This blog has cautioned readers before that land surface temperatures are on the rise and noted a disturbing trend: “When compared with the average surface moisture from 1950 to 2000, computer models projected about a 15% decline in surface moisture from 2021 to 2040.”
Professor Joe likes how Steve Scolnik put together the statistical aggregation across the country “since it gets us beyond the oft-repeated point that you can’t pin any one record temperature on global warming. It shows that in more recent decades record high temperatures far outpace record lows across U.S.
“Total number of daily high and low temperature records set in the U.S., data from NOAA National Climatic Data Center, background image © Kevin Ambrose. Includes historical daily observations archived in NCDC’s Cooperative Summary of the Day data set and preliminary reports from Cooperative Observers and First Order National Weather Service stations. All stations have a Period of Record of at least 30 years.”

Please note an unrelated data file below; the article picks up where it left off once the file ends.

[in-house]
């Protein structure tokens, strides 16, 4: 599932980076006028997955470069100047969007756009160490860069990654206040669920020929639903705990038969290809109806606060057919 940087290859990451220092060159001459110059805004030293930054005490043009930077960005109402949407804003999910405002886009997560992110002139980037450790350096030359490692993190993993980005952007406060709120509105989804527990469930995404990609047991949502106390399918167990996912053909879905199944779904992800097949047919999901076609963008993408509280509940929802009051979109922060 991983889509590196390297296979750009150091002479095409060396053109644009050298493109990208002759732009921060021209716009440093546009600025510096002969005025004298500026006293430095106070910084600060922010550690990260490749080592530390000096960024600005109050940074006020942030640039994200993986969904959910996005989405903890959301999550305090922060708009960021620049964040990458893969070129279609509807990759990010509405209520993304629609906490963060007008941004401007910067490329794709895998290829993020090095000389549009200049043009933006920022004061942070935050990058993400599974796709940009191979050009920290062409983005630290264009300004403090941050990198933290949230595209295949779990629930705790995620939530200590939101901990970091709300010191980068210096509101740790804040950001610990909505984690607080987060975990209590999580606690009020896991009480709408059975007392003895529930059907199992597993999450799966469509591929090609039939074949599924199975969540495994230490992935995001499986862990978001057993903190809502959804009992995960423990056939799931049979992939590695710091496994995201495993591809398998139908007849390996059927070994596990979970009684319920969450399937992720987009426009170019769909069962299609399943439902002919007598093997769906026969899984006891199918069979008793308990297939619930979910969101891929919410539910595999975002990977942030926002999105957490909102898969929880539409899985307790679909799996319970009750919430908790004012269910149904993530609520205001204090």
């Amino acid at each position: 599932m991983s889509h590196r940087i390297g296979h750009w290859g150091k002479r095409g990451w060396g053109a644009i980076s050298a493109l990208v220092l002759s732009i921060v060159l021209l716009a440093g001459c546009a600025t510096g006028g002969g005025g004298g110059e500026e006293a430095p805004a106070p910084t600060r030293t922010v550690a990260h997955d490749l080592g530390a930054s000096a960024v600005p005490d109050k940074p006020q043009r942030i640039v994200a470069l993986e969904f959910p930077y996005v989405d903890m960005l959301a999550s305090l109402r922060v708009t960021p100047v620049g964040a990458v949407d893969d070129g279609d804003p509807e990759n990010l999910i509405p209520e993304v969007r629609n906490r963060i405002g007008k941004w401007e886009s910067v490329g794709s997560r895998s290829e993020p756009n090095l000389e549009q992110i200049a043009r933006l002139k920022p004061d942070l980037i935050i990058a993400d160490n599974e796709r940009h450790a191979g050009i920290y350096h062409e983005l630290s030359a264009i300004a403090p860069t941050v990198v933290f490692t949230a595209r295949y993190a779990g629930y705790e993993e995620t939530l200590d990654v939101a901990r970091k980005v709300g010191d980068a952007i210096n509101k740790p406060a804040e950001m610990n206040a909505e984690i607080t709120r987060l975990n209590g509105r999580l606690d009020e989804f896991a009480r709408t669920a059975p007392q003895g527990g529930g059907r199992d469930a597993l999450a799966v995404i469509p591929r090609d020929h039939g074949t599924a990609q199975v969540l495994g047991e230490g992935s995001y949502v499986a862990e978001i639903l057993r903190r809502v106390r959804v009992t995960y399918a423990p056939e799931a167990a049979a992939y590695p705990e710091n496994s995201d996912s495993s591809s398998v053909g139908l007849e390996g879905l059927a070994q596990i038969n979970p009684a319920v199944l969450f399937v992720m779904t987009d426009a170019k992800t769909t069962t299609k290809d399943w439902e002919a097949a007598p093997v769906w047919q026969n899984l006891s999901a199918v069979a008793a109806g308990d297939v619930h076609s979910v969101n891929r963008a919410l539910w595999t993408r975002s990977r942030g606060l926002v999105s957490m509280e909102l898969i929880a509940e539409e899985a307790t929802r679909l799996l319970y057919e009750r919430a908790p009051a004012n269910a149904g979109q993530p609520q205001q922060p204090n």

Devastating heat waves that result in fatalities and crop losses may increasingly become a common occurrence in the United States over the next three decades, according to a team of Stanford University researchers.
“Using a large suite of climate model experiments, we see a clear emergence of much more intense, hot conditions in the U.S. within the next three decades,: Noah Diffenbaugh, the lead author of the study, told the Stanford Report.
“In the next 30 years, we could see an increase in heat waves like the one now occurring in the eastern United States or the kind that swept across Europe in 2003 that caused tens of thousands of fatalities,” said Diffenbaugh, a center fellow at Stanford’s Woods Institute for the Environment. “Those kinds of severe heat events also put enormous stress on major crops like corn, soybean, cotton and wine grapes, causing a significant reduction in yields.”